Rafts, Brooms, Supports, And Skirts
Rafts: A raft is printed directly on the print bed under your model. They are primarily used to help with bed adhesion and can aid in reducing warping for a larger, flat prints. They are also useful to stabilize models with small footprints.
Brims: An alternative to a raft, a brim is attached to the part and extends out word on the print bed. They are useful to stabilize small parts or isolated sections of a model such as legs on a table. They are easily removed from the model after printing.
Supports: Supports are a crucial piece when a model has large overhangs four components of a model that do not have other structures beneath them. Supports can often be eliminated or reduced by proper orientation of a model prior to printing. Generally, supports can be easily removed but may require some finishing, such as filing, to fully remove them from your final model.
Skirts: A skirt is a single layer outline of your model that extends slightly past the actual model on the print bed. Skirts are useful because they help prime the extruder and start filament flow before printing your actual model. The skirt is not attached to the model at any time so it does not interfere with removal of the model from the print bed. It is a good idea to always print a skirt.
A 3D Printed Dog as a Demonstration of Supports and Brims.
The two most common filament types are ABS and PLA. Both of these are inexpensive and Suitable for classroom use. in general, PLA is easier to print with as it does not require the use of the heated bed and is not as susceptible to environmental changes. ABS also has a strong smell that may not be the best choice in classroom settings. ABS is a stronger plastic and is much more durable if dropped or handled, but for most applications in a classroom setting PLA is more than adequate. PLA is also biodegradable and is resistant to shrinkage, warping, or cracking.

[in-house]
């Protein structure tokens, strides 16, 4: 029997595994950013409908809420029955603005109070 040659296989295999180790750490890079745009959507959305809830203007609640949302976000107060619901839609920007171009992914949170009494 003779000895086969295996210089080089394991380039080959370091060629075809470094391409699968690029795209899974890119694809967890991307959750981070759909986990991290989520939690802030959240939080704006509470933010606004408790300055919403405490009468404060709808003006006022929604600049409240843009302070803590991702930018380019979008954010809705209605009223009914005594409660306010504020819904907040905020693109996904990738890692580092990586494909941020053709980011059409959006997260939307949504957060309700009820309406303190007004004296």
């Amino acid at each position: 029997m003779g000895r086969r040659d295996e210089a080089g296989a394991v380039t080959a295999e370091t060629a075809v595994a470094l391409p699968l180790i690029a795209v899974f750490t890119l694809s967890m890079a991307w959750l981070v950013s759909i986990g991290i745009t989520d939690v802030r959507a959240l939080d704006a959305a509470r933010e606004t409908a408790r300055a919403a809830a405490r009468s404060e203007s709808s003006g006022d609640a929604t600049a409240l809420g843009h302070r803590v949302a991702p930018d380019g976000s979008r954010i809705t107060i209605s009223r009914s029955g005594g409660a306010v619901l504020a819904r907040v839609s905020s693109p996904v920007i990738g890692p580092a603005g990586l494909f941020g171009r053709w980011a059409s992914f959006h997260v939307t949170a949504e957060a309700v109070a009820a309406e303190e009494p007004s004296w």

There been a number of new filament types that have recently entered the market. Some of these include steel, copper, wood, stone, nylon, and a rubberized filament. Many of these will work in commercial printers, but may require the use of additional or supplemental print heads.
Each filament has advantages and disadvantages depending on what you are trying to accomplish. The best advice is to research and test these filaments prior to introducing them in your classroom.
How a model is placed on the print bed within the slicing software is crucial to successful printing. Considerations such as overhangs, components that must be round, holes, and having enough material to adhere to the print bed should be taken into account. Below is a model created in TinkerCAD to demonstrate the importance of orientation. To demonstrate this to your students, print out a similar model with and without supports. This will show the students that the model can be created with less filament and no support by properly orienting the table. You can also demonstrate how the model would look if no supports are added to overhanging components of the model.